This site is entirely user-supported. See how you can help.
Street View is the best available vantage point looking, if possible, towards the location of the building. In some locations, Street View may not give a view of the actual building, or may not be available at all. Where it is not available, the satellite view is shown instead.
Latitude: 50.8113 / 50°48'40"N
Longitude: -0.5495 / 0°32'58"W
OS Eastings: 502287
OS Northings: 102302
OS Grid: TQ022023
Mapcode National: GBR FJS.5VN
Mapcode Global: FRA 96QY.KQN
Entry Name: Signal Box: Littlehampton
Listing Date: 25 April 2013
Source: Historic England
Source ID: 1413574
Location: Littlehampton, Arun, West Sussex, BN17
County: West Sussex
Civil Parish: Littlehampton
Built-Up Area: Littlehampton
Traditional County: Sussex
Lieutenancy Area (Ceremonial County): West Sussex
Church of England Parish: Littlehampton St James the Great
Church of England Diocese: Chichester
Signal box, 1886 for the London Brighton & South Coast Railway on the Littlehampton Branch Line. C20 extension not of special interest.
DATE: built in 1886, a London Brighton & South Coast Railway Type 2 signal box. C20 rear lean-to extension and toilet (not of special interest).
MATERIALS: built of brown brick in Flemish bond with hipped slate roof.
PLAN: two storeys, three bays long and two bays wide.
EXTERIOR: the locking room has two cambered openings in the front or south-west front which were later filled-in and a door with four flush panels on the north-west side. The operating room retains the fretted eaves valance supported on fretted wooden eaves brackets and sliding four-pane casement windows with later secondary glazing behind. An iron access balcony remains on the south-east side. Entrance to the operating room is by a wooden staircase on the north-west side which has later been boarded over. C20 toilet extension on the north-west side and the north-east side has a lean-to extension in stretcher bond brick (neither of special interest).
INTERIOR: the operating room retains a 1901 Bosham Pattern LB&SCR lever frame with 44 levers, an emergency bell signal and track indicator. The locking room has a locking frame with bars and locking trays.
From the 1840s, huts or cabins were provided for men operating railway signals. These were often located on raised platforms containing levers to operate the signals and in the early 1860s, the fully glazed signal box, initially raised high on stilts to give a good view down the line, emerged. The interlocking of signals and points, perhaps the most important single advance in rail safety, patented by John Saxby in 1856, was the final step in the evolution of railway signalling into a form recognisable today. Signal boxes were built to a great variety of different designs and sizes to meet traffic needs by signalling contractors and the railway companies themselves.
Signal box numbers peaked at around 12,000-13,000 for Great Britain just prior to the First World War and successive economies in working led to large reductions in their numbers from the 1920s onwards. British Railways inherited around 10,000 in 1948 and numbers dwindled rapidly to about 4,000 by 1970. In 2012, about 750 remained in use; it is anticipated that most will be rendered redundant over the next decade.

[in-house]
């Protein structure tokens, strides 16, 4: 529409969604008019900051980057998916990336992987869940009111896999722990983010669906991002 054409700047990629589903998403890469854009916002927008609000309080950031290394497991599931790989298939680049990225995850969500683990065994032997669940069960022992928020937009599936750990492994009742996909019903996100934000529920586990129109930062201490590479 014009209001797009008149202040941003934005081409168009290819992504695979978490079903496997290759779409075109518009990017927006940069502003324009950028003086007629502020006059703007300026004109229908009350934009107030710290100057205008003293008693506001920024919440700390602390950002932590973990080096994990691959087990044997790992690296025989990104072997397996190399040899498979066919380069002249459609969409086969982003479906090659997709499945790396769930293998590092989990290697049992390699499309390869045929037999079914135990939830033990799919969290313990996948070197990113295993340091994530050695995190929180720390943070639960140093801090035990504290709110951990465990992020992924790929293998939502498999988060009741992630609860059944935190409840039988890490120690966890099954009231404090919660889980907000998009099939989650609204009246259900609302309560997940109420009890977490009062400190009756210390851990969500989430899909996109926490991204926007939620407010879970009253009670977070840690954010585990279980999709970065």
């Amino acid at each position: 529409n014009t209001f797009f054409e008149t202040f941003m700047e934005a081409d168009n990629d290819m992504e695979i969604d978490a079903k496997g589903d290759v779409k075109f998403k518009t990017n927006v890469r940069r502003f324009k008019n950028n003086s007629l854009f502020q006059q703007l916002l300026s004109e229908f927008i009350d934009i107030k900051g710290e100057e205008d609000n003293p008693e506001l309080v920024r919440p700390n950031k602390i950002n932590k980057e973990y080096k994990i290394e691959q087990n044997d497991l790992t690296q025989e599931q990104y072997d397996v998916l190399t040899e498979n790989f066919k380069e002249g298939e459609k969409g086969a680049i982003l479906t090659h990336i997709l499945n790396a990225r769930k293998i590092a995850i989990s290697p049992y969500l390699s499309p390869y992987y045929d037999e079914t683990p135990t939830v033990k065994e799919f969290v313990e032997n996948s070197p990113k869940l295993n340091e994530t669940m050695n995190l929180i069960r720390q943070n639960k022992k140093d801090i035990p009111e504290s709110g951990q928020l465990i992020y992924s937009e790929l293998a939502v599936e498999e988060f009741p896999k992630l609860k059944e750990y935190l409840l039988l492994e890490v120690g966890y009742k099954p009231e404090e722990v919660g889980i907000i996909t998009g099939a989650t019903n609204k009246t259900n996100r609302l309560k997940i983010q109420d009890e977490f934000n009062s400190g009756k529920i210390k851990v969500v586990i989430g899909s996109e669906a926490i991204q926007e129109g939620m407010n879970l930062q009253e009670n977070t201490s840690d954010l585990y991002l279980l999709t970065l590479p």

Littlehampton Signal Box was built in 1886 for the London Brighton & South Coast Railway (LB&SCR) and replaced an 1863 Saxby and Farmer signal box. It is a example of the LB&SCR Type 2 and is on the Littlehampton Branch Line.
The London Brighton & South Coast Railway employed Saxby & Farmer designs exclusively for its signal boxes until the 1880s, but from then built an increasing number of signal boxes to its own designs. The LB&SCR Type 2 appeared around 1880 and continued to be built until 1896. The design derived from the Saxby & Farmer Type 5 with hipped roofs and broadly similar proportions. However, the most noticeable differences were the absence of the characteristic toplights above the windows with plain boarding substituted in its place, a different eaves bracket and on some boxes, elaborate valancing at eaves level of a type found in contemporary LB&SCR stations. The LB&SCR built some Type 2 boxes with valancing and some without.
Littlehampton Signal Box is the only example of the three LB&SCR Type 2 signal boxes remaining to retain the valancing. Its frame was replaced by a Bosham Pattern LB&SCR lever frame in 1901. Subsequent changes have included a small toilet extension to the operating room and the boarding in of the wooden steps.
Littlehampton Signal Box, an example of the London Brighton & South Coast Railway Type 2 design, is designated at Grade II for the following principal reasons:
* Intactness: it survives substantially intact with the original operating room windows and eaves valancing. The locking room openings were later blocked and the staircase was later boarded over but it survives intact beneath;
* Survival of operating equipment: the operating room retains a 1901 LB&SCR Bosham Pattern Lever Frame and the locking room has a locking frame with bars and locking trays;
* Rarity: this is the only London Brighton & South Coast railway Type 2 signal box to survive with valancing, matching that used on their railway stations, a feature only rarely used on signal boxes.
Source links go to a search for the specified title at Amazon. Availability of the title is dependent on current publication status. You may also want to check AbeBooks, particularly for older titles.
Other nearby listed buildings